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    BPA Hazard Spurs Industry Innovation

    New report shows food and beverage companies removing BPA from cans

    Major brand-name companies including Hain Celestial, H.J. Heinz, ConAgra and General Mills are leading the response to consumer market shifts as awareness rises about health hazards of the endocrine disrupting chemical bisphenol A (BPA) in food can linings.

    "Companies are actually moving faster than regulators in phasing out BPA from food and beverage packaging,” said Emily Stone of Green Century Capital Management, co-author of a new report, Seeking Safer Packaging 2010. “Our data shows that some companies in the food and beverage industry are wasting no time in transitioning out of bisphenol A can linings.”

    Hain Celestial, Heinz and ConAgra all receive “A” grades from the investor report as each has already begun using BPA-free can linings for some products and also has an estimated timeline to eliminate the chemical from all product packaging. General Mills, which receives a “B+”, has committed to eliminating BPA from its Muir Glen line of canned tomatoes but does not acknowledge an internal timeline for implementing substitutes to BPA for the remainder of its product lines.

    Despite this growing momentum, other corporations – including Coca-Cola, Del Monte, Kraft and Wal-Mart – are not keeping pace with the industry leaders and receive scores of “F” in Green Century’s report.

    The report is an evaluation of companies’ performance on addressing BPA in packaging, produced by Green Century, advisor to the Green Century Funds and shareholder advocacy organization As You Sow.

    “We surveyed 26 companies in the food, beverage and retail sectors on performance in adapting to growing consumer concern about use of the chemical BPA in can linings,” said Amy Galland, As You Sow research director. An earlier edition of the report, released in April 2009, found that most companies were not taking sufficient action to eliminate BPA.

    “Since our first report, there has been a significant change in the way that companies are talking about this issue and innovating solutions to the problem,” Galland said. “In 2009, only 7 percent of companies surveyed had established internal timelines to phase out BPA from packaging, and this year we found that 32 percent of companies have timelines – more than a 350 percent increase.”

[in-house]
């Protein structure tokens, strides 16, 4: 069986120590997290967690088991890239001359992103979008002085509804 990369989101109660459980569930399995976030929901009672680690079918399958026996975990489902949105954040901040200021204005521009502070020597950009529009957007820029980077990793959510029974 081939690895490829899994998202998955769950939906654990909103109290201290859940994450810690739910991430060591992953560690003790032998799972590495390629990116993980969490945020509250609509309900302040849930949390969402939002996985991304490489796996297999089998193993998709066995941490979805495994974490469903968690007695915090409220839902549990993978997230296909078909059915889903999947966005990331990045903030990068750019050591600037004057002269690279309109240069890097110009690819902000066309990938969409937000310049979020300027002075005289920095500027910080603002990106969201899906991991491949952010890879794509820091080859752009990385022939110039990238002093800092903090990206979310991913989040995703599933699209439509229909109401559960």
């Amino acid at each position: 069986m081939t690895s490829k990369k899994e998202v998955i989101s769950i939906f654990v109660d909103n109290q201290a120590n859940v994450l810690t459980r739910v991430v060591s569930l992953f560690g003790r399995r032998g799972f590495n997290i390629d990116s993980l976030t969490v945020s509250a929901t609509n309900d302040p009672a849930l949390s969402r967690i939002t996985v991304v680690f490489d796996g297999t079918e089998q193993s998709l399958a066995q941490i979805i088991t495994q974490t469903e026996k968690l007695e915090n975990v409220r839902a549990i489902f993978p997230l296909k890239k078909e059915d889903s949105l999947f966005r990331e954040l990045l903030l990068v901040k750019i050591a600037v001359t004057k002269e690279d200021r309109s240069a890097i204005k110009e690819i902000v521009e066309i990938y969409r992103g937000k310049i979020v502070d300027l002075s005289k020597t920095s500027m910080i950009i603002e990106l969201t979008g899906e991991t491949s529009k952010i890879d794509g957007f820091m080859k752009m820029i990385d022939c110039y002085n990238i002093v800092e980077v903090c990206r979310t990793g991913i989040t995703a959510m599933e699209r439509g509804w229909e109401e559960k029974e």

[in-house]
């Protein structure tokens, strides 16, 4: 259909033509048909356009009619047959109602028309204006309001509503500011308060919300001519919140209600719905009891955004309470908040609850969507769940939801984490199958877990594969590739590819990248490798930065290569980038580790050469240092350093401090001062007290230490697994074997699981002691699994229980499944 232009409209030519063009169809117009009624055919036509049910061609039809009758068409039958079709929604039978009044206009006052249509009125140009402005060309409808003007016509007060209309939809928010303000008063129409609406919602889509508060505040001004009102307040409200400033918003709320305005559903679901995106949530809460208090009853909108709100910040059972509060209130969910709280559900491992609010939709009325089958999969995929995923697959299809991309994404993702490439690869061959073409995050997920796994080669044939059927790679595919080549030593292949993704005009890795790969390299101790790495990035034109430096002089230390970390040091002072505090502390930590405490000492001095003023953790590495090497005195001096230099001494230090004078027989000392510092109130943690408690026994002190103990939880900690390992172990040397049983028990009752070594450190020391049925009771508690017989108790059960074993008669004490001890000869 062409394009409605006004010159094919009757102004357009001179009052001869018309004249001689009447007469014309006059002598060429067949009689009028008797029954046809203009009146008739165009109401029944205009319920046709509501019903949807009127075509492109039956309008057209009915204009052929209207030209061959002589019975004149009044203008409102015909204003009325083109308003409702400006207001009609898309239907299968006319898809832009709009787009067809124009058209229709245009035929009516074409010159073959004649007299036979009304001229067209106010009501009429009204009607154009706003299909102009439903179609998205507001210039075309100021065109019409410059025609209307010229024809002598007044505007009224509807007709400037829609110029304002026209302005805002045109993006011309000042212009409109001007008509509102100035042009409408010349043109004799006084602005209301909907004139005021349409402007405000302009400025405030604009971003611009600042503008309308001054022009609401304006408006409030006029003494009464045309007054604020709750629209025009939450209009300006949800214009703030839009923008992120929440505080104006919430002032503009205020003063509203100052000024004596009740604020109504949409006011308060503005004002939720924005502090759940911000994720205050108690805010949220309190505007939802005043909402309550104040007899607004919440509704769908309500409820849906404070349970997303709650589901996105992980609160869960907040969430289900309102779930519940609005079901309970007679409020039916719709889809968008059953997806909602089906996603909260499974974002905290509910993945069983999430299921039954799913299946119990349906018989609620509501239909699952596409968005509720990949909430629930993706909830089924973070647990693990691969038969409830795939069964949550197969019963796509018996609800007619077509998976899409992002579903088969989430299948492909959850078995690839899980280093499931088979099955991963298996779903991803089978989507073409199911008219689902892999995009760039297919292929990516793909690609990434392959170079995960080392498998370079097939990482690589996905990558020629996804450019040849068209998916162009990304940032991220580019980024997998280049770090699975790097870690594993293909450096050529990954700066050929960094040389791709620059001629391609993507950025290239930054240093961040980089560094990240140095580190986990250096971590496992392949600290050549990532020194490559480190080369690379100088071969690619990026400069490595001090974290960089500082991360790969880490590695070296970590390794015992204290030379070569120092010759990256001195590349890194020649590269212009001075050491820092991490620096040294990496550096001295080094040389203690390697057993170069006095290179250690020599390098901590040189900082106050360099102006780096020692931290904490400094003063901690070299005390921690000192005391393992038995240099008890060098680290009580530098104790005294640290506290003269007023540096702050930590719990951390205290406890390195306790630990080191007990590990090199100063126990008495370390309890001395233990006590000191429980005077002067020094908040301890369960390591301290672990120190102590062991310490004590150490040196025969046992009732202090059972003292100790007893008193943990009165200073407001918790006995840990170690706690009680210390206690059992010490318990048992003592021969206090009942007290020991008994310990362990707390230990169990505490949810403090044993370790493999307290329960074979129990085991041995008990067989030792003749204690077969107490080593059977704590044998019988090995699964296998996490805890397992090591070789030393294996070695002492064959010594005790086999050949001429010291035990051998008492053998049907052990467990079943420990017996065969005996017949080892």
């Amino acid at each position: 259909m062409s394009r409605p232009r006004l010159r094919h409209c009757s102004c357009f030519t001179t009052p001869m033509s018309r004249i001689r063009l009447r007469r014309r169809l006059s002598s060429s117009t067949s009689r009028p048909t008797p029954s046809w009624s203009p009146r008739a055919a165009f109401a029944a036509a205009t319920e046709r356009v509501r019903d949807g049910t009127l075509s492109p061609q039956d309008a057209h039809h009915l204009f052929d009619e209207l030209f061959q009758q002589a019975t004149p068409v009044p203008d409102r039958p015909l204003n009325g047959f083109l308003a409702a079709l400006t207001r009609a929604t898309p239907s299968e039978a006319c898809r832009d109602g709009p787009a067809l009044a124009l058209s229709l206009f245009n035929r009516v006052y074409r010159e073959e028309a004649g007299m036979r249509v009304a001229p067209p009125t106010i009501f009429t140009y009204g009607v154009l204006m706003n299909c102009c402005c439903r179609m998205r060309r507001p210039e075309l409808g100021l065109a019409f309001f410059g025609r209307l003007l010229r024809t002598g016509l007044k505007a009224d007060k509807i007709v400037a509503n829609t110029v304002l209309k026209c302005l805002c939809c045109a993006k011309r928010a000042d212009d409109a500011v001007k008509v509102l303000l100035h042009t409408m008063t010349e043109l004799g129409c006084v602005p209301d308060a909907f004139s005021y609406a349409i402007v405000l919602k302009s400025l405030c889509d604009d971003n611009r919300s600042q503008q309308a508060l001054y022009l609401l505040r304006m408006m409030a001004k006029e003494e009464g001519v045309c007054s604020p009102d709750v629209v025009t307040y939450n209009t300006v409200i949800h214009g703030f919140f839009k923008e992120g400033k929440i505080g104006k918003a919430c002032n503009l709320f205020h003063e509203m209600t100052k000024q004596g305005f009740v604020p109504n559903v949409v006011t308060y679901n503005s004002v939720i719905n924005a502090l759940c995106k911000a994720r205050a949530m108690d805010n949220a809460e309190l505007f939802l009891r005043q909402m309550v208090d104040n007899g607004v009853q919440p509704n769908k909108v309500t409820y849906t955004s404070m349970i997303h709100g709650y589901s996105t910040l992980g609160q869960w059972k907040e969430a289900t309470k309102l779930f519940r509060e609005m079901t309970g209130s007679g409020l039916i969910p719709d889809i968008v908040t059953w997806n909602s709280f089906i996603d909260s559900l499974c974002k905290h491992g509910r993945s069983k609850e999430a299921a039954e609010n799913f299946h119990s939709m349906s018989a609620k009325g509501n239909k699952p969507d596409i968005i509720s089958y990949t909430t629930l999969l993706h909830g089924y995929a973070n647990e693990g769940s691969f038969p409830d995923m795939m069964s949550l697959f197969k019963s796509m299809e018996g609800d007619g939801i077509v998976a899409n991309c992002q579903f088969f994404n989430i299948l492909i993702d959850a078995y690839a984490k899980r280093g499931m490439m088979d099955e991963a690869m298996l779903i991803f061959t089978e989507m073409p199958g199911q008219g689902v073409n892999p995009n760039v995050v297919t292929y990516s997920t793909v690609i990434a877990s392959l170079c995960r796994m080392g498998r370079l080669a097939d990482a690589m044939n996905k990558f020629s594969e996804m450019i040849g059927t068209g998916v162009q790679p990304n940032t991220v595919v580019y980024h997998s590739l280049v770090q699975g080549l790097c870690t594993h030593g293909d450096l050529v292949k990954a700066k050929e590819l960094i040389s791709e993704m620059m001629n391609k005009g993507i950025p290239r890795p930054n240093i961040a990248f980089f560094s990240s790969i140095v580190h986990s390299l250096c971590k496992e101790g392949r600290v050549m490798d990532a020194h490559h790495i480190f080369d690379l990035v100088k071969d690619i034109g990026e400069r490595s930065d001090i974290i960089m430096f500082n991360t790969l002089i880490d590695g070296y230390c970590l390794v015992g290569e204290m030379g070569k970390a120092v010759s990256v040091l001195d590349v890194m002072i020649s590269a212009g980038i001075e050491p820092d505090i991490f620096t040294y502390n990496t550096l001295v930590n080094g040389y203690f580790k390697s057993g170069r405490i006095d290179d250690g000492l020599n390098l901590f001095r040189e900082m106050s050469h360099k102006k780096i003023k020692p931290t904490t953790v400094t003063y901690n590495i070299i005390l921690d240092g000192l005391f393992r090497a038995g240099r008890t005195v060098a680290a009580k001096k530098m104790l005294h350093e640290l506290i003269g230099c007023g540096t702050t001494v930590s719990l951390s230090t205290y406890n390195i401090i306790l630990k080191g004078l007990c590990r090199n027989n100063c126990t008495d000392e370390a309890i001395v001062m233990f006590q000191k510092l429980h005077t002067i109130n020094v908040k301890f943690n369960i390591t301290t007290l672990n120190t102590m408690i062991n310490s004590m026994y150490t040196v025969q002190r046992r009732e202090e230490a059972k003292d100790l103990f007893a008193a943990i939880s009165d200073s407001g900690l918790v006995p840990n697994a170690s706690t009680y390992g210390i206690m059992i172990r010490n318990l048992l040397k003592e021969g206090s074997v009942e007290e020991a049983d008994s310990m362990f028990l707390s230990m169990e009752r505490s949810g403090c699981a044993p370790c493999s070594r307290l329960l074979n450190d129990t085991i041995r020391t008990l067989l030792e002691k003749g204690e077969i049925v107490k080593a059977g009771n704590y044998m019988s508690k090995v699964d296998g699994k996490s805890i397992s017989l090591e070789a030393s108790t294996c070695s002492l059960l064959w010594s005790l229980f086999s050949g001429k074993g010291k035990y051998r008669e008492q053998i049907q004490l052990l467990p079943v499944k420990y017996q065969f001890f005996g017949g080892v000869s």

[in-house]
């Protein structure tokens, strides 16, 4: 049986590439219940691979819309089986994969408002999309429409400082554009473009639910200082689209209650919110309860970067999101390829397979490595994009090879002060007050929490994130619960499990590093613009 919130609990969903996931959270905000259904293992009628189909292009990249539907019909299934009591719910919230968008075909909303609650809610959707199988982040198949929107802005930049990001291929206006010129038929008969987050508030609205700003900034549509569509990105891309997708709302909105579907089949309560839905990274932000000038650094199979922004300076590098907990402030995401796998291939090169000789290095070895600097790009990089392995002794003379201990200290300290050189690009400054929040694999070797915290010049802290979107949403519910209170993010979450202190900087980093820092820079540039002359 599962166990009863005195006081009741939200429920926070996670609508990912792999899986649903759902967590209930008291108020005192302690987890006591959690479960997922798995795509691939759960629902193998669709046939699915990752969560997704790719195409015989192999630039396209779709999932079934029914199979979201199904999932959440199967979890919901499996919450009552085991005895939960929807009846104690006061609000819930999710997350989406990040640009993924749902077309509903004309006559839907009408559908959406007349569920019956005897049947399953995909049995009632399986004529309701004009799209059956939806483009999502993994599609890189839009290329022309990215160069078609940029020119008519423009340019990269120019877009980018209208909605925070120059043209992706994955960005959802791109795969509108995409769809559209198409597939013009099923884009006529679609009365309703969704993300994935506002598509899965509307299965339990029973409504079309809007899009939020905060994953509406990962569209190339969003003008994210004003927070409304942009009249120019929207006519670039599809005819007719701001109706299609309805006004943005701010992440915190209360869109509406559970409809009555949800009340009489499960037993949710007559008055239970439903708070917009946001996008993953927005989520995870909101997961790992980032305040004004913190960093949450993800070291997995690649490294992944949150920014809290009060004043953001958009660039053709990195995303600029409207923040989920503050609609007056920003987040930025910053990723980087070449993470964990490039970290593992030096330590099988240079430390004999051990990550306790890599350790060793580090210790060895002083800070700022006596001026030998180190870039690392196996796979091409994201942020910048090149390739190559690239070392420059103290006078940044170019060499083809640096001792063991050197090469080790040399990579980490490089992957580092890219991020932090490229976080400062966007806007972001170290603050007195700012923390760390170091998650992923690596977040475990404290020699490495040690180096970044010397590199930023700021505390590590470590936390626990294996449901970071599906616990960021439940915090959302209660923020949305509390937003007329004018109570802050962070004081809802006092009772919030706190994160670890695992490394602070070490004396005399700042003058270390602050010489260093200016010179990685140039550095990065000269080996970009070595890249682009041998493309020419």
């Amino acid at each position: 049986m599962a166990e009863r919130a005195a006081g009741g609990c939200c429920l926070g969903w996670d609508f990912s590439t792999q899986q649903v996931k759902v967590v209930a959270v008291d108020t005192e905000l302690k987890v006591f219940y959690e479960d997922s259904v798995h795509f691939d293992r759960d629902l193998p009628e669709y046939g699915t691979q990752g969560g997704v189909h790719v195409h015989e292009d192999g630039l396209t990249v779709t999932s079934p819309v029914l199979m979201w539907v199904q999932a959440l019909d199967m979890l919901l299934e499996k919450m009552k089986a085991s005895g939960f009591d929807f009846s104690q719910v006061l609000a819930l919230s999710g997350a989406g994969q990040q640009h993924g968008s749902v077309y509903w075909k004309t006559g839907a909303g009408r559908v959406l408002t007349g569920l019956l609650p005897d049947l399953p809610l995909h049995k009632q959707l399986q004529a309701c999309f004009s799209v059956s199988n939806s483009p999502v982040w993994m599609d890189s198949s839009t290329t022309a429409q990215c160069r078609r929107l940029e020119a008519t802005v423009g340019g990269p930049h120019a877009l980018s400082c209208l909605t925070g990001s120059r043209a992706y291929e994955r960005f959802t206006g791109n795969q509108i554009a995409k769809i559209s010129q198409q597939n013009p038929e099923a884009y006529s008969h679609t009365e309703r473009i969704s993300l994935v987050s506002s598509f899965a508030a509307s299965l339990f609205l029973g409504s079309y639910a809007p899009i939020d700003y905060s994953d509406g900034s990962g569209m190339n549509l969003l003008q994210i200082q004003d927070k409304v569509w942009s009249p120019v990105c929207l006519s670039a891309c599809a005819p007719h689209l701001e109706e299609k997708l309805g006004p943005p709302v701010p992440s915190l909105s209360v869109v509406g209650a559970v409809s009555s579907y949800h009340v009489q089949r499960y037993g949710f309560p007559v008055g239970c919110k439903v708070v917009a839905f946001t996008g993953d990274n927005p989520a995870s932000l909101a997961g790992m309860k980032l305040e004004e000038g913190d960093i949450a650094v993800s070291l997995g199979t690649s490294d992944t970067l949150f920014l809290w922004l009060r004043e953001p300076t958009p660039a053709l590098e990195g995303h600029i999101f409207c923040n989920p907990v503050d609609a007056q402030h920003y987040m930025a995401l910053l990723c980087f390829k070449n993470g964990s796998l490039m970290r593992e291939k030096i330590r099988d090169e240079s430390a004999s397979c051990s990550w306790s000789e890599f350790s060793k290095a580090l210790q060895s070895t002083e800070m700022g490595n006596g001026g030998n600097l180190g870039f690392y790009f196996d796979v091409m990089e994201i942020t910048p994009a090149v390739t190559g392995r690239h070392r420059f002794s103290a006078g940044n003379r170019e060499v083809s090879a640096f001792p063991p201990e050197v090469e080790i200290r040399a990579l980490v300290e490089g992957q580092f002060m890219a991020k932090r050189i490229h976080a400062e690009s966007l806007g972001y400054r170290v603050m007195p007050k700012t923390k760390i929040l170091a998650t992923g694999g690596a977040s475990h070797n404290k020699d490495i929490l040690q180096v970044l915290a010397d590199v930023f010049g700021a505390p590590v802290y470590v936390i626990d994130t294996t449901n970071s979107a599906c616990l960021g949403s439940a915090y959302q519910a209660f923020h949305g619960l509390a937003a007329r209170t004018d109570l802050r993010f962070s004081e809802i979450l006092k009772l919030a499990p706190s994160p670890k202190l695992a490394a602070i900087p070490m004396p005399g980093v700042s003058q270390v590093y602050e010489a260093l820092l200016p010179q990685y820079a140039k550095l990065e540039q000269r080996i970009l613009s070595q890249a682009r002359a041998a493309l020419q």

BPA, currently used in the epoxy linings of many canned foods and beverages on the market as well as in many hard plastic products and thermal receipt paper, has been the focus of growing public attention as an increasing number of scientific studies link the chemical to harmful health impacts, including heart disease, cancer, impotence and developmental problems. Denmark and France have restricted use of BPA, Canada is designating it a “toxic chemical” and Germany warned consumers to avoid it. Rising consumer concern about BPA led many baby-bottle manufacturers and retailers to announce plans to phase out BPA from bottles sold in the country, and seven states have enacted bans on BPA for some products.

    “As a leading natural and organic company in North American and Europe, we are pleased to have successfully transitioned to a BPA-free canister for our Earth’s Best Organic Infant Formulas early last year,” said Irwin D. Simon, Hain Celestial president and CEO. “Additionally, through our collaborative research and testing program, we are evaluating BPA packaging alternatives for the metal lids of jars and the linings of metal cans, which to date show some significant promise in shelf-life testing and safety.”

    According to the report authors, Campbell Soup and ConAgra were the most candid regarding their research to identify feasible BPA-free can linings.

    The report is available at www.greencentury.com/bpareport

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